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Jun 25, 2007 10:41 AM

Need ideas for a dinner party for 15 college kids!

My sister has just asked me to cook for 15 of her fellow college-aged (18-20 year old) interns on Friday night. I have been dreaming of having a big group to cook for, and now I have my chance! The best part--someone else is footing the bill, so I have some money to play with. She has requested Italian (read: baked ziti or chicken parm, but I want to take that and run with it). I would love to hear some of your suggestions on what to make. Here are the details:

-The food will be served buffet-style
-I am hoping to have some smaller bites for them to munch on when they first arrive
-I want to stay away from any sort of make your own pizza/ pasta bar type thing
-My sister is fairly picky, and I imagine at least a few others will be also. So I am hoping to find things that are fun and different, but that many people would eat.


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  1. 2 ideas for Italian for a lot of people (these are my stand-by's and they're always well received).
    Sausage & Peppers - Grill (or fry) the sausage the night before (to brown them). Cut up some peppers & onions (dependent on taste). Thrown them in a huge stock pot the morning with a bunch of Ragu (or your favorite sauce & add red wine and spices to taste) of the party and let them simmer for a few (i.e. 4 or so) hours (sausage & Ragu bought a Costco). Sausage always tender (never rubbery). Just be sure to keep it on low heat and stir occasionally as to not burn the bottoms.
    Lasagna – Using the no cook noodles I make & freeze these ahead of time (if I need the time and the room). I usually make 2 types. One meat (browned chopped meat, onions, mushrooms, parmasan cheese, shredded mozzerella) and one veggie (drained chopped thawed spinach, extremely chopped brocolli [I hate it so I have to not see it] onions, mushrooms, parmasan cheese, shredded mozzerella). Again, I just use Ragu as the sauce (because that's what's cheapest at Costco).

    1 Reply
    1. re: HunterJay

      How about bbq-cookout theme. Cooking pork butts for pulled pork, homemade bbq sauce, potato dish-something to bake in large pans(some kind of version of scalloped), cole slaw, dev eggs and chips and dips. And either rolls and/or wraps for the pork. On the appetizer plates-mini smokies wrapped in puff pastry with honey mustard dip and mini hamburgers. And vegge platters with ranch or onion dip. (some sorta retro dishes )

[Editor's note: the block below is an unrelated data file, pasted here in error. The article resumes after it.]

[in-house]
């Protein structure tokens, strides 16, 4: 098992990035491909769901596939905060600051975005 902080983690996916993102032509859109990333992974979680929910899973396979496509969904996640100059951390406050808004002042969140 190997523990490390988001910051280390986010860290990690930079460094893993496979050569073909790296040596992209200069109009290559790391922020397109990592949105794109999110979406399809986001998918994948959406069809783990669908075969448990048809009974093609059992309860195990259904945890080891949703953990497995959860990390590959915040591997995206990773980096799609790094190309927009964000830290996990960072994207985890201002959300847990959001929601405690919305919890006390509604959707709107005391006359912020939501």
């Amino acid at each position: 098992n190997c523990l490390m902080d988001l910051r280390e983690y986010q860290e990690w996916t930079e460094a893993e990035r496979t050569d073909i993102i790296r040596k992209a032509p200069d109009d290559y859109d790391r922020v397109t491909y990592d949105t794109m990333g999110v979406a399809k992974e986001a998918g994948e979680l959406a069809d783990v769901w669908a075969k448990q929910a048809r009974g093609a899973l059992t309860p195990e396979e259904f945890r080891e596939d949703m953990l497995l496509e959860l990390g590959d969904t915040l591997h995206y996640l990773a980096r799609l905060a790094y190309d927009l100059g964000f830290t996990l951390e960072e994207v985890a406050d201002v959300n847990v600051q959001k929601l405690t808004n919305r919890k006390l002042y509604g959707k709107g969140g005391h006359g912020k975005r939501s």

I did this for Christmas-after every year of typical brunch items-all loved it. (the smokies were demolished and I made lots)

    2. I would start with a huge antipasto platter for snacking while everyone arrives. Have marinated artichoke hearts and mushrooms, salami and whatever meats you prefer, provolone cheese, olives etc.

      For dinner, I would have a meat lasagne, green salad, bruschetta. Or if you want to be fancier, serve in courses, green salad, spaghetti with evoo, parmesan and chopped green onions, main course (chicken, veal), dessert.

      Either plan should end with Lemoncello.

      1. I made a huge Italian fest for friends after they helped me move. My menu was as follows: eggplant parm (made in advance and then warmed in oven), a lasagna (also premade and warmed), gnocchi with gorgonzola cream sauce (gnocchi made except for boiling ahead), grilled chicken with pesto (pesto made ahead), and a veggie alfredo pasta. It made quite a spread and kept both vegetarians and meat eaters happy. Plus, this menu helped me to not run into an issue of "not enough burners" on the stove. The key is to have a mix of casserole type dishes and then things that need to be finished just before serving.

        I didn't do appetizers with this, partly because the food was so much and a little on the heavy side. But, perhaps a caprese salad offering, some bruschetta, or cheese and tapenade could keep their mouths happy while they wait for the main event.

        1. Smaller bites:
          Stuffed mushrooms have been a favorite with my (formerly college age) sons. Shrimp cocktail is still very big at family events - low fat!
          A cold Italian antipasto made of marinated vegies, olives, italian cheeses and meats.
          I have thrown an antipasto platter together after a quick trip to Trader Joe's.

          1. You could do some fried bocconcini (sp?) for an ap. They're fairly easy...if you don't mind the frying. I think lasagna's a good idea and easy. Vitello Tonnato would be seasonally appropriate. You could offer eggplant parmesan or zucchini involtini for the vegetarian crowd. I would also offer a big salad with the meal. For dessert tiramisu...or something else really italian and pretty easy to like is affogato - vanilla ice cream with shots of espresso poured over...or I guess whatever ice cream you want.